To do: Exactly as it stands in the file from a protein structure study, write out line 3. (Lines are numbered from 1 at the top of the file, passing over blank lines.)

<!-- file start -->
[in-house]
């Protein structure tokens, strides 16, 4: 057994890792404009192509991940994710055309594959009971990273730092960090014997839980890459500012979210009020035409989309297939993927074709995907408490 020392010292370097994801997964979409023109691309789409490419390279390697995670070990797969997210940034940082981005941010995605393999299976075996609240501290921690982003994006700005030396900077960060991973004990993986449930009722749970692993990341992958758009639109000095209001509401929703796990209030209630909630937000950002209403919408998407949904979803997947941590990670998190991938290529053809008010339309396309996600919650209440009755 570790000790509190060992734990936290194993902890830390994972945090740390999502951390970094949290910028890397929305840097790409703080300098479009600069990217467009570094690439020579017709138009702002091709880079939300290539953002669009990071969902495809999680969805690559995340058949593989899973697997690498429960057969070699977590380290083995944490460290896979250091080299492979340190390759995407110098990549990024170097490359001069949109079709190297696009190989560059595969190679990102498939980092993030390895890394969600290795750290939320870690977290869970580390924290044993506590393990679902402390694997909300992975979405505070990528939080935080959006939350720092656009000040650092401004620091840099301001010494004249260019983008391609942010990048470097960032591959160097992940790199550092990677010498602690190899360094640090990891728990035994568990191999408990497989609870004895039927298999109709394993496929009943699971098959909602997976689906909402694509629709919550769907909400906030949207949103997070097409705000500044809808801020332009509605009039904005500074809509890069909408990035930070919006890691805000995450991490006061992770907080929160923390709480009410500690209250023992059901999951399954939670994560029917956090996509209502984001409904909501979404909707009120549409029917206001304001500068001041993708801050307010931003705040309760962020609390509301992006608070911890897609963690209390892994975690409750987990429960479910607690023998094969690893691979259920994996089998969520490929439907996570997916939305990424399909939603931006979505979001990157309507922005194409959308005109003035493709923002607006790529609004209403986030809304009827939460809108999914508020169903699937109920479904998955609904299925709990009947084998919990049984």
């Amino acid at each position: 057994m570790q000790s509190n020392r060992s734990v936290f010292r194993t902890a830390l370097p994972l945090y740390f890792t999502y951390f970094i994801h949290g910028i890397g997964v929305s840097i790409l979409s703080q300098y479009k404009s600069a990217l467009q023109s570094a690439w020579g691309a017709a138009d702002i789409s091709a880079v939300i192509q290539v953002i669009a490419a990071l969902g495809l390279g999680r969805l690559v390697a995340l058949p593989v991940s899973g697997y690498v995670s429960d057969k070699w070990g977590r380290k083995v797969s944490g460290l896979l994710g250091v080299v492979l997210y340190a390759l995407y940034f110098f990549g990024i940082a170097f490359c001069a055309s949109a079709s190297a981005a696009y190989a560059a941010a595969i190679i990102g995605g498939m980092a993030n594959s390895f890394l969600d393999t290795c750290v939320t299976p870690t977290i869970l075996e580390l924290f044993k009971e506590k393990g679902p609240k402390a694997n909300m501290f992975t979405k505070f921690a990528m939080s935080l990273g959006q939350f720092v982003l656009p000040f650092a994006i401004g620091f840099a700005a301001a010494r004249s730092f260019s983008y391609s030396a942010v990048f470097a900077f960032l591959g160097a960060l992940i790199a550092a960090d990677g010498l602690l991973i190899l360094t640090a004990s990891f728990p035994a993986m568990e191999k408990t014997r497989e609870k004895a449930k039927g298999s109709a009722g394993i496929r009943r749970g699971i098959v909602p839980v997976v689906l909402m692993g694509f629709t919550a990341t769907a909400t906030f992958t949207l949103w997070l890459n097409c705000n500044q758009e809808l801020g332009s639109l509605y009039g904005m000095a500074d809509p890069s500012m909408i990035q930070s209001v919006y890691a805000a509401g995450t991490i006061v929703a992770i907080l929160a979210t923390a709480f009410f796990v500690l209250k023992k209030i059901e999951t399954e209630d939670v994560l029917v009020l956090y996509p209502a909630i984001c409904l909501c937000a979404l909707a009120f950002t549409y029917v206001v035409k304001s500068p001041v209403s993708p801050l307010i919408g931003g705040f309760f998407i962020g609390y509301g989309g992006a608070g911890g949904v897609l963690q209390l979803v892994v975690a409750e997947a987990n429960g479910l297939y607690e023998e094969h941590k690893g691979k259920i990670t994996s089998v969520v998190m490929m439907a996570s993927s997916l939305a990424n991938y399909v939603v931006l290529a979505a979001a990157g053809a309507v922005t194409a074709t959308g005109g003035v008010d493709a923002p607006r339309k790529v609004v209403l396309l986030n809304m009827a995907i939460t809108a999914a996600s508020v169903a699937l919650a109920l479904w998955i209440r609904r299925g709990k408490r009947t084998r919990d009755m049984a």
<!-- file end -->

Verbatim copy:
């Amino acid at each position: 057994m570790q000790s509190n020392r060992s734990v936290f010292r194993t902890a830390l370097p994972l945090y740390f890792t999502y951390f970094i994801h949290g910028i890397g997964v929305s840097i790409l979409s703080q300098y479009k404009s600069a990217l467009q023109s570094a690439w020579g691309a017709a138009d702002i789409s091709a880079v939300i192509q290539v953002i669009a490419a990071l969902g495809l390279g999680r969805l690559v390697a995340l058949p593989v991940s899973g697997y690498v995670s429960d057969k070699w070990g977590r380290k083995v797969s944490g460290l896979l994710g250091v080299v492979l997210y340190a390759l995407y940034f110098f990549g990024i940082a170097f490359c001069a055309s949109a079709s190297a981005a696009y190989a560059a941010a595969i190679i990102g995605g498939m980092a993030n594959s390895f890394l969600d393999t290795c750290v939320t299976p870690t977290i869970l075996e580390l924290f044993k009971e506590k393990g679902p609240k402390a694997n909300m501290f992975t979405k505070f921690a990528m939080s935080l990273g959006q939350f720092v982003l656009p000040f650092a994006i401004g620091f840099a700005a301001a010494r004249s730092f260019s983008y391609s030396a942010v990048f470097a900077f960032l591959g160097a960060l992940i790199a550092a960090d990677g010498l602690l991973i190899l360094t640090a004990s990891f728990p035994a993986m568990e191999k408990t014997r497989e609870k004895a449930k039927g298999s109709a009722g394993i496929r009943r749970g699971i098959v909602p839980v997976v689906l909402m692993g694509f629709t919550a990341t769907a909400t906030f992958t949207l949103w997070l890459n097409c705000n500044q758009e809808l801020g332009s639109l509605y009039g904005m000095a500074d809509p890069s500012m909408i990035q930070s209001v919006y890691a805000a509401g995450t991490i006061v929703a992770i907080l929160a979210t923390a709480f009410f796990v500690l209250k023992k209030i059901e999951t399954e209630d939670v994560l029917v009020l956090y996509p209502a909630i984001c409904l909501c937000a979404l909707a009120f950002t549409y029917v206001v035409k304001s500068p001041v209403s993708p801050l307010i919408g931003g705040f309760f998407i962020g609390y509301g989309g992006a608070g911890g949904v897609l963690q209390l979803v892994v975690a409750e997947a987990n429960g479910l297939y607690e023998e094969h941590k690893g691979k259920i990670t994996s089998v969520v998190m490929m439907a996570s993927s997916l939305a990424n991938y399909v939603v931006l290529a979505a979001a990157g053809a309507v922005t194409a074709t959308g005109g003035v008010d493709a923002p607006r339309k790529v609004v209403l396309l986030n809304m009827a995907i939460t809108a999914a996600s508020v169903a699937l919650a109920l479904w998955i209440r609904r299925g709990k408490r009947t084998r919990d009755m049984a």